[FoRK] ravioli code

owen at permafrost.net owen at permafrost.net
Sat Nov 15 21:46:13 PST 2008


Fork is the second hit for "ravioli code"
http://www.xent.com/FoRK-archive/spring97/0091.html

"The ideal software structure is one having components that are small and
loosely coupled; this ideal structure is called ravioli code. In
ravioli code, each of the components, or objects, is a package
containing some meat or other nourishment for the system; any component
can be modified or replaced without significantly affecting other
components."

Owen


On Sat, Nov 15, 2008 at 08:33:33PM -0800, Stephen Williams wrote:
> damien morton wrote:
> >I learned a new phrase today. "Ravioli Code".
> >
> >>From Richard Carlson, developer of "parametrised modules" for erlang, a 
> >kind
> >of object oriented programming facility:
> >
> >
> >In the Object Oriented Programming world, "ravioli code"
> >is what you get when you have factored your program into
> >too many small chunks of code, so that it becomes impossible
> >to keep track of where the actual work is being done.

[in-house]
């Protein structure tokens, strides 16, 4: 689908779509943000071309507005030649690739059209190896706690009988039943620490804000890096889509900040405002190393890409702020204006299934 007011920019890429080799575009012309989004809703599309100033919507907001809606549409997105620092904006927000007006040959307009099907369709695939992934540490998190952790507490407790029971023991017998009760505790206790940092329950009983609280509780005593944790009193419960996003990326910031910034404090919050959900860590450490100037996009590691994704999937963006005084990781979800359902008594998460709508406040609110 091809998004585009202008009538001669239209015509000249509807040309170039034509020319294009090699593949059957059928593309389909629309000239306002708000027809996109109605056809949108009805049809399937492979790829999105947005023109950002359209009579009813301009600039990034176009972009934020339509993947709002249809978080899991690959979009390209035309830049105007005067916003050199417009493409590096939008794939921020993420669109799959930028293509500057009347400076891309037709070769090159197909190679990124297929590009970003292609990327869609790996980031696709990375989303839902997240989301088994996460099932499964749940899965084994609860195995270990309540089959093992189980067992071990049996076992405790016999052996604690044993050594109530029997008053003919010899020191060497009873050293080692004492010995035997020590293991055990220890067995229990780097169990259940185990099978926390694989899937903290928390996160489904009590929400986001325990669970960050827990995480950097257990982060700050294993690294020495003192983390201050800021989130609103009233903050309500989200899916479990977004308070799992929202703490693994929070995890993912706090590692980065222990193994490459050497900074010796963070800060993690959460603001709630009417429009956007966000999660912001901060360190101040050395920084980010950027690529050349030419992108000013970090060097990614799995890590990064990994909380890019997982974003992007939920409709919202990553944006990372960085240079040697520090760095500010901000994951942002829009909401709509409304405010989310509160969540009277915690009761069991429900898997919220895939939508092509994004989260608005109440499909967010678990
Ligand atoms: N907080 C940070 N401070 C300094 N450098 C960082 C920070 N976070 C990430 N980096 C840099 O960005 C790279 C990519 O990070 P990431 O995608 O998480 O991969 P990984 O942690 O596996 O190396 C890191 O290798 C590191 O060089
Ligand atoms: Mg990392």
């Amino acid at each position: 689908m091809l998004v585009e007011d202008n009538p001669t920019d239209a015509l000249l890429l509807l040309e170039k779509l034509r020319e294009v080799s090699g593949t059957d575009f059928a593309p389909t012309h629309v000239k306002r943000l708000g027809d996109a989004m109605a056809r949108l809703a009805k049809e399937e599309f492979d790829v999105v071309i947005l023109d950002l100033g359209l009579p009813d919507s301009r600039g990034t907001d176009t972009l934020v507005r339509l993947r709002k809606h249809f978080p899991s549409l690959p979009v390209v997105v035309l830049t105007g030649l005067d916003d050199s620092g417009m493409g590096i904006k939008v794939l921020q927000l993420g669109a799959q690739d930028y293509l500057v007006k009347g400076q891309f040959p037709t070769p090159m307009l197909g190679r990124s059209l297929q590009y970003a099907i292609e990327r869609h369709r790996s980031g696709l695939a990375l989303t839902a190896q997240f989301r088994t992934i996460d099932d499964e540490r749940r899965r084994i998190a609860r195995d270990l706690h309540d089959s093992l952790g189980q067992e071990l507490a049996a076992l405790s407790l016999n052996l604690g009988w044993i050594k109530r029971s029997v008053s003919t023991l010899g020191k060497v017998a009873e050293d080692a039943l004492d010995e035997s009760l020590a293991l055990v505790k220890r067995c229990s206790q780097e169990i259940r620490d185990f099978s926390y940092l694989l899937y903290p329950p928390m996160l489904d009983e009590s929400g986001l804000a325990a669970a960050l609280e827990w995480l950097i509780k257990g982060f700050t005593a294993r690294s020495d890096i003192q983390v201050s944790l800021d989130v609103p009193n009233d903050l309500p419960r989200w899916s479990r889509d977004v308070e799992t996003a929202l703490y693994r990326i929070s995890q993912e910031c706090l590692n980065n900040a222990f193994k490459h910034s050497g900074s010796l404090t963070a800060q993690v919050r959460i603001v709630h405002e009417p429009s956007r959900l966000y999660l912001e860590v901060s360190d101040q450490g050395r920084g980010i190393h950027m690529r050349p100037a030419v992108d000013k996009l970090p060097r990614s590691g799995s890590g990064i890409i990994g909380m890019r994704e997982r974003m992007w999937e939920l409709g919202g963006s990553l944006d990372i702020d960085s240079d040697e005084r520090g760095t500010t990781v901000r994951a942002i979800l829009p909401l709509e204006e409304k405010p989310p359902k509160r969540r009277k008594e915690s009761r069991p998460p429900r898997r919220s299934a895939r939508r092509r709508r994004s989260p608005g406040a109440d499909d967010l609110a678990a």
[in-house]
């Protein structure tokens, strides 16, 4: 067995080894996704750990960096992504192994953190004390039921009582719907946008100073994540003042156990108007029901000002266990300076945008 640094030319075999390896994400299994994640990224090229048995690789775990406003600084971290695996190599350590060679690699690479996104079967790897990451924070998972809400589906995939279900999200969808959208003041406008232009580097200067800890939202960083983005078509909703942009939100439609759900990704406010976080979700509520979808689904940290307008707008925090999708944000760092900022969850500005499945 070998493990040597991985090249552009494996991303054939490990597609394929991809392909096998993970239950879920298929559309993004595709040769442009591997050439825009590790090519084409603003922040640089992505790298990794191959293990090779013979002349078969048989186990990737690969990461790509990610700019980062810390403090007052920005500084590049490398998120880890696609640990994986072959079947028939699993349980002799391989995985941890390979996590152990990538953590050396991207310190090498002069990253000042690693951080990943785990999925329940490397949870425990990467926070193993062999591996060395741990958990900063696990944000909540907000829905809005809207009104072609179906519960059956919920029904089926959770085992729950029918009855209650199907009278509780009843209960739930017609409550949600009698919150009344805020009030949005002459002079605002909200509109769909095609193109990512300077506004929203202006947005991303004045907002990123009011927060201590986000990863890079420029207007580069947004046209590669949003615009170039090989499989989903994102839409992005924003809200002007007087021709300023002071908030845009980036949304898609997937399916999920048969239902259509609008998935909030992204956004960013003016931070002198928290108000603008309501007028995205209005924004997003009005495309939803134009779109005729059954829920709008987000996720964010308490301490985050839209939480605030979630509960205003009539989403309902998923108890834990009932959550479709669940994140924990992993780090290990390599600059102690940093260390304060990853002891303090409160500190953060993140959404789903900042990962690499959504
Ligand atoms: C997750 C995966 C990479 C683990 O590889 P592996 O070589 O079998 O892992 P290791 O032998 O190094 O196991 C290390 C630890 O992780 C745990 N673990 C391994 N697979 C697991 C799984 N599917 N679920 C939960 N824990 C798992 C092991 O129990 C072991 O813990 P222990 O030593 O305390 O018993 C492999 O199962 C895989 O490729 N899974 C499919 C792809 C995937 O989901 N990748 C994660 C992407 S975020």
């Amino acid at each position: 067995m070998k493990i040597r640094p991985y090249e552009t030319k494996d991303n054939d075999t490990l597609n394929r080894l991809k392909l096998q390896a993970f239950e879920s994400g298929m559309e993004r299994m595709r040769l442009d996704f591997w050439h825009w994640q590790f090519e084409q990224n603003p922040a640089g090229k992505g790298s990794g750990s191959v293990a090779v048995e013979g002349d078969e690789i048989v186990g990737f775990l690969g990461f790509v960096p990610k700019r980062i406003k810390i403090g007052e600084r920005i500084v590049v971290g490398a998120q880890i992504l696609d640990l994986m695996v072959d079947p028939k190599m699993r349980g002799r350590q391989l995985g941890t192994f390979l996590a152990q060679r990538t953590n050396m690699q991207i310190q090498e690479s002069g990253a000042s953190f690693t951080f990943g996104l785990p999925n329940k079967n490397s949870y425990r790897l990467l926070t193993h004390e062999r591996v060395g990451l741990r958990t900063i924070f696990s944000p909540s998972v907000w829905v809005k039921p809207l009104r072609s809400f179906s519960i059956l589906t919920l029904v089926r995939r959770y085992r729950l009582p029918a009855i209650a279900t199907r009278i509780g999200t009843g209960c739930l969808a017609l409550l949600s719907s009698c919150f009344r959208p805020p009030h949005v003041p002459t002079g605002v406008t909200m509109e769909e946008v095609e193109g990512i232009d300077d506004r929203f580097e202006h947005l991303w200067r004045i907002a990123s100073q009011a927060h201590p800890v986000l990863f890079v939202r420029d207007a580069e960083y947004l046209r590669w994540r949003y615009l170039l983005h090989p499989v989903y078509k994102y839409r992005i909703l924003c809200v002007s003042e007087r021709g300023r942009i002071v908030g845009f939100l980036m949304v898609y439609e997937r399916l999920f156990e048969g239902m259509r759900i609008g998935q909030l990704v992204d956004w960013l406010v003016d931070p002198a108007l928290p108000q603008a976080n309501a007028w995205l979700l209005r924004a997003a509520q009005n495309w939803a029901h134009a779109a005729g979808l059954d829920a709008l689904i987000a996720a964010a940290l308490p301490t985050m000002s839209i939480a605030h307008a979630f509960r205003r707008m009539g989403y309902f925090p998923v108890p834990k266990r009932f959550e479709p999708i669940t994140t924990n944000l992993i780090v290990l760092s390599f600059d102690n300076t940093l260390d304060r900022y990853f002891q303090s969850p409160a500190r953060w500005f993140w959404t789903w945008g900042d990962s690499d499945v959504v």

> >  
> I have always disliked this.  Having too many classes in Java is a 
> similar issue.  You just don't need extreme modularity everywhere all 
> the time.
> 
> I like to see the code without jumping through 20 files...
> 
> sdw
> >(It's "all in the sauce", which of course is hard to get a good
> >grip of.) With abstract modules, these kinds of programs become
> >possible also in Erlang. In the worst case, a program
> >could start with instantiating hundreds of abstract modules,
> >nally creating an "application" module instance M and calling
> >M:start/0, and it could then take weeks to understand
> >(even for the original author) which parts of the code are
> >actually being called, from where, and at what time.
> >This kind of overuse of parameterizing modules should be
> >avoided. The strategy to be used mainly depends on the
> >programming problem: some problems map easily onto a
> >set of functions without any real need for parameterizing
> >the module itself { in those cases, the temptation to create
> >an abstract module should be resisted. In other cases, parameterizing
> >the module solves the problem in a very elegant
> >manner. Use abstraction with discretion.
> >_______________________________________________
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> >  
> 
> 
> 
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